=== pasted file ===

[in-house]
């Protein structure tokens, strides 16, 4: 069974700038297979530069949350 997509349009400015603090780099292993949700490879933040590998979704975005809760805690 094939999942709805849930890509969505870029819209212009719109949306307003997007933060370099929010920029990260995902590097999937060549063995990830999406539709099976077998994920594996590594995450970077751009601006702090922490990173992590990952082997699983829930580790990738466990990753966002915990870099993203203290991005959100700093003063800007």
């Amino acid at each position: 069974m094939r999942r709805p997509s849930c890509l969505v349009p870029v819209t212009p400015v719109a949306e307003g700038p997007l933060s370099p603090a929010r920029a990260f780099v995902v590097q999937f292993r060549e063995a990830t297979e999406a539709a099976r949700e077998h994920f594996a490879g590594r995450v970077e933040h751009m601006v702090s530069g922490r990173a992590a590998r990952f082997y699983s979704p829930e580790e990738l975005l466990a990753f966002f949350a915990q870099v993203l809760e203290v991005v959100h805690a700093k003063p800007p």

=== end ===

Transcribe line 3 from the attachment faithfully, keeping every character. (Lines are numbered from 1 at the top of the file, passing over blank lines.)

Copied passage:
């Amino acid at each position: 069974m094939r999942r709805p997509s849930c890509l969505v349009p870029v819209t212009p400015v719109a949306e307003g700038p997007l933060s370099p603090a929010r920029a990260f780099v995902v590097q999937f292993r060549e063995a990830t297979e999406a539709a099976r949700e077998h994920f594996a490879g590594r995450v970077e933040h751009m601006v702090s530069g922490r990173a992590a590998r990952f082997y699983s979704p829930e580790e990738l975005l466990a990753f966002f949350a915990q870099v993203l809760e203290v991005v959100h805690a700093k003063p800007p």